Auburn didn’t have a rusher eclipse the 1,000 yard mark in a season for the first time in a long time. Some of that was caused by the offensive line struggles. Some of it was relying on Jarrett Stidham throwing the ball. Some of it was Whitlow’s injuries. However, most of the reason was Auburn’s not recruiting SEC-quality running backs or keeping them on campus.
Auburn’s offensive line did not push the pile against a very talented first and second string defensive line, and a lot of that was due to play calling on both sides. It probably helped the offensive line that the defense couldn’t blitz on passing downs, but it was hard to create running lanes against a talented group of defenders that simply “stayed home” against the run. While it remains to be seen if Auburn’s run game is actually in trouble, technically speaking the offensive line did look better than at any point last season.
The receivers, despite missing huge pieces in Will Hastings and Anthony Schwartz, did more than “just catch the ball,” which is something they have struggled with under coach Kodi Burns. Under Burns and Malzahn, Auburn’s receivers have been pure talent more than polished players. For the first time, Auburn’s receivers made contested catches without any bonehead drops. Perhaps most importantly, Auburn’s John Samuel Shenker looks like a true inline tight end.
Last, but certainly not least, is the quarterback battle. You can take Cord Sandberg out of the equation. Unless this is a fine job of slow-playing a quarterback, Sandberg wasn’t given any opportunity to separate himself, despite being nearly flawless in his lone appearance against Purdue and again on A-Day. The fact is he never played with Auburn’s first group and was given zero chance to shine in the passing game.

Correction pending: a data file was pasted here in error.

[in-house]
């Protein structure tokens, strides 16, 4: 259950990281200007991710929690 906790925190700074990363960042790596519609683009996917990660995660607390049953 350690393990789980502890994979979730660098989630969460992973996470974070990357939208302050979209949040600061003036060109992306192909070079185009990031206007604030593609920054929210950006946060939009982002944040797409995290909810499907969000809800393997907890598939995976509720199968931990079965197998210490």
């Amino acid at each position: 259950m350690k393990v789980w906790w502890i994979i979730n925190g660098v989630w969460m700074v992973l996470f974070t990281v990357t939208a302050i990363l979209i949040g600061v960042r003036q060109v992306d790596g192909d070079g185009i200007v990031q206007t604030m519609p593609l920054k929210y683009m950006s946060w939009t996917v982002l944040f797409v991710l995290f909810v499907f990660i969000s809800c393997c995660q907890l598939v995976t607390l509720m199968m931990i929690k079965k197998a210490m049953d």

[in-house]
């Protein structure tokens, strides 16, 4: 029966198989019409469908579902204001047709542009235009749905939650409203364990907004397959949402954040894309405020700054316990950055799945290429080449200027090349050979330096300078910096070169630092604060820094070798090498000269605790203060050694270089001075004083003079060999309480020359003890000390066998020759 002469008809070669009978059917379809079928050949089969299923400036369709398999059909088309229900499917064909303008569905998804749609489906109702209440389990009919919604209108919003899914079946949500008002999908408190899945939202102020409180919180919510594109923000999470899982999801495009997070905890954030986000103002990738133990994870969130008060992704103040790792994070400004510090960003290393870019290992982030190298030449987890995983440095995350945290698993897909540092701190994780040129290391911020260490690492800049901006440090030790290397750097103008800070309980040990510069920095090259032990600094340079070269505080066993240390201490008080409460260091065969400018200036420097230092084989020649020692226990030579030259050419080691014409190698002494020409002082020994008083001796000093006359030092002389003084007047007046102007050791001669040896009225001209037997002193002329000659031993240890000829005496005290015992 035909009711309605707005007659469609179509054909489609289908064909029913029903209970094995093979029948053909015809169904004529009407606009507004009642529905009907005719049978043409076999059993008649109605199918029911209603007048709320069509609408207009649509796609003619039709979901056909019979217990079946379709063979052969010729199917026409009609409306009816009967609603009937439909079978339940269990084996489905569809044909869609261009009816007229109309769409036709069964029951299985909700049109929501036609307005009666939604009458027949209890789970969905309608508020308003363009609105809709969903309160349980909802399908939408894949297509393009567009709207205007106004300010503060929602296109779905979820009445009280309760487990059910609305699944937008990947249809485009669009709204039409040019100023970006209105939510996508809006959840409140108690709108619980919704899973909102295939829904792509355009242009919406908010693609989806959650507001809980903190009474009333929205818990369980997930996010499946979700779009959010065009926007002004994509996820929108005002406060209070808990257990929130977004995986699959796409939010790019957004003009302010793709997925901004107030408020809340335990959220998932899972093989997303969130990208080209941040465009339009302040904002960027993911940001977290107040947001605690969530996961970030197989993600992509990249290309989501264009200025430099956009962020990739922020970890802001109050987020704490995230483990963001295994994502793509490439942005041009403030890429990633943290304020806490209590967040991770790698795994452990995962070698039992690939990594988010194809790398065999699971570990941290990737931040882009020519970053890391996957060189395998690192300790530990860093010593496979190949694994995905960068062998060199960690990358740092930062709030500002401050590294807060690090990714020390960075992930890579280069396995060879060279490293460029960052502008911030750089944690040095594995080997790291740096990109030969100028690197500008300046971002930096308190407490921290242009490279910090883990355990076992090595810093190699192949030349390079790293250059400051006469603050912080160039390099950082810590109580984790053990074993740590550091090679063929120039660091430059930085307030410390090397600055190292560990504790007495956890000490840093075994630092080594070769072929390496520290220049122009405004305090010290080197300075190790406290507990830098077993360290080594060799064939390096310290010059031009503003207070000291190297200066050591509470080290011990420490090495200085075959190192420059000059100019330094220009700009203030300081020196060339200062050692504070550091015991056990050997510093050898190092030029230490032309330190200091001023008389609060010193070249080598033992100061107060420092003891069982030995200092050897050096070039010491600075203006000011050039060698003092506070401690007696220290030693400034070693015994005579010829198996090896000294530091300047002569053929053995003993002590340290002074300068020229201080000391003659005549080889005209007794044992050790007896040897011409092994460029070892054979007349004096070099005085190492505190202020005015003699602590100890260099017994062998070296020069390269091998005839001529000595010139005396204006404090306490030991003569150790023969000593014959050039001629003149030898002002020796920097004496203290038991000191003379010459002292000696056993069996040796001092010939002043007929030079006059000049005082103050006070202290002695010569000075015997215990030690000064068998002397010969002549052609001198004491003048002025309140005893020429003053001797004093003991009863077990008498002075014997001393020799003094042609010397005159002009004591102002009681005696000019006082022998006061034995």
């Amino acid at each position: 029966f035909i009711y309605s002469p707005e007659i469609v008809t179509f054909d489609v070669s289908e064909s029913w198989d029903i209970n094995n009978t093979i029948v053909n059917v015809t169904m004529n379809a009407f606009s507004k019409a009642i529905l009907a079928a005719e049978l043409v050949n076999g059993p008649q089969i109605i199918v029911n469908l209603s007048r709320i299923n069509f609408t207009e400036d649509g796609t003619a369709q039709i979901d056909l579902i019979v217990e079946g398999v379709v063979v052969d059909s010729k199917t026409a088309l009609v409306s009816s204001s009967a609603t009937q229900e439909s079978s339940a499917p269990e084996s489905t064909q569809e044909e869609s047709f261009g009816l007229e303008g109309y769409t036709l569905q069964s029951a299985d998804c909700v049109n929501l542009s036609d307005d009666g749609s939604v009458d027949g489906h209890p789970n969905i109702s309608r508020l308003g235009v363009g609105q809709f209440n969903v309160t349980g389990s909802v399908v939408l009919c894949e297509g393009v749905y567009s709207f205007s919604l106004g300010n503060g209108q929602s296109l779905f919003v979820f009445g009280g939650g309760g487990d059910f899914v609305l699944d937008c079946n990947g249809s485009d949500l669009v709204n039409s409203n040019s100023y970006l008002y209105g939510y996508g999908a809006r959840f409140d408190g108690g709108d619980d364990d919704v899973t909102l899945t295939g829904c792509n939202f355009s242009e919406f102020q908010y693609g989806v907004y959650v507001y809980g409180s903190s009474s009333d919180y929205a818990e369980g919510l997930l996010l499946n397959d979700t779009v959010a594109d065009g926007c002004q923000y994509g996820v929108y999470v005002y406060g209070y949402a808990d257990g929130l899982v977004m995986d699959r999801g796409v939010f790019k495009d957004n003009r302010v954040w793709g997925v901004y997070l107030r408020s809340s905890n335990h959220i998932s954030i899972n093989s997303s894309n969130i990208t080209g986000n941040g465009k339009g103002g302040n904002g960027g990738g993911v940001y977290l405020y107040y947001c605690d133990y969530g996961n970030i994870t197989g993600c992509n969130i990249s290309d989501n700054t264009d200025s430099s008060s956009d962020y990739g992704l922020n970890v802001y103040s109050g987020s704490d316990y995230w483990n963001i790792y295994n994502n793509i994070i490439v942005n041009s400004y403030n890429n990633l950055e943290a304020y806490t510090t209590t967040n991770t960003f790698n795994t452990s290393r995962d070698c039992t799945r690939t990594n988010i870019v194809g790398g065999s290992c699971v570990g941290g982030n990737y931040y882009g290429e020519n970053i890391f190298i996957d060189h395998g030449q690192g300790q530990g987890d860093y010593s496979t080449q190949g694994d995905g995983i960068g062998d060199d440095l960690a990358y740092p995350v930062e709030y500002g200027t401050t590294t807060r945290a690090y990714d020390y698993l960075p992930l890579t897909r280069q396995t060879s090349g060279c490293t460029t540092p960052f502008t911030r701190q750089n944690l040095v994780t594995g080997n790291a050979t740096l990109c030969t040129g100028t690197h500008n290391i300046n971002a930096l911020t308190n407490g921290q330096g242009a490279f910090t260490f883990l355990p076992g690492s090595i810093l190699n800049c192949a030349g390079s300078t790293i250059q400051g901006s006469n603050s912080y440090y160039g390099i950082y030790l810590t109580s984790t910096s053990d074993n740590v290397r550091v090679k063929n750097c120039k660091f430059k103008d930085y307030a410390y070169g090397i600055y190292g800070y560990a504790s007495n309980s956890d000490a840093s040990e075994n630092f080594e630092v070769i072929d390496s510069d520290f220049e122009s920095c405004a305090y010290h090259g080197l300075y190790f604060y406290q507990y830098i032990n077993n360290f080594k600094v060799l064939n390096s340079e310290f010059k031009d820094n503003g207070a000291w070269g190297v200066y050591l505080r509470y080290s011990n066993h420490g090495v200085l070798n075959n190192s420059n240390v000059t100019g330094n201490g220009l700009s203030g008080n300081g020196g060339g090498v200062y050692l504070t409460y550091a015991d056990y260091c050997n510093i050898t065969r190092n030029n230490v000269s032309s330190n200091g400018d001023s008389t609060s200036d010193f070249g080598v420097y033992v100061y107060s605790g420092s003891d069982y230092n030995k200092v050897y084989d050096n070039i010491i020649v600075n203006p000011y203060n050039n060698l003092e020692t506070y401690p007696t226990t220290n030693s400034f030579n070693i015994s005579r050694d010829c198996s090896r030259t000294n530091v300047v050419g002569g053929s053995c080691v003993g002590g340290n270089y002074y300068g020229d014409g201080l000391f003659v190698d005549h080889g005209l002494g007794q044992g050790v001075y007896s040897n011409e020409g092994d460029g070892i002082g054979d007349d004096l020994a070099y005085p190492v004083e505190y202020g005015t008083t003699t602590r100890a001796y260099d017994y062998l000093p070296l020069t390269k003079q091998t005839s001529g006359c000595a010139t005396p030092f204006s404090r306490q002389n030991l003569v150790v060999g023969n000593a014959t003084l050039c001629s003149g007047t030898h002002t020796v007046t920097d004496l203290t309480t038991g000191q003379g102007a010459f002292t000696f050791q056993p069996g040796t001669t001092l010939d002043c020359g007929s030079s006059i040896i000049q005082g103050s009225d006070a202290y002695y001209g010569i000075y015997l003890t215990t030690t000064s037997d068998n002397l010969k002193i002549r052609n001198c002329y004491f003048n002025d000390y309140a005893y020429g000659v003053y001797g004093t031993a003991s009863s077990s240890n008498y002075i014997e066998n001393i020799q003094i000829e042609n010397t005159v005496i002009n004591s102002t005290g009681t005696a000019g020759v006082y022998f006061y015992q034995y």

Malik Willis likely lost the job last season when he didn’t show any growth as a player in the 2018 spring game. Fair or not, Willis has had an uphill battle ever since. He was robbed of any chance to showcase himself during games and essentially had to press the issue in this spring game to be noticed.
While Gatewood and Bo Nix were given great play calls and the best players, Willis was not. As a result you could see him forcing plays while Gatewood and Nix seemed effortless in their execution. Yet, Willis DID make plays despite not being given the same opportunity. It appears the coaching staff has moved on from Willis. Could we be surprised? Absolutely. I hope that’s the case. Doesn’t seem like it, however.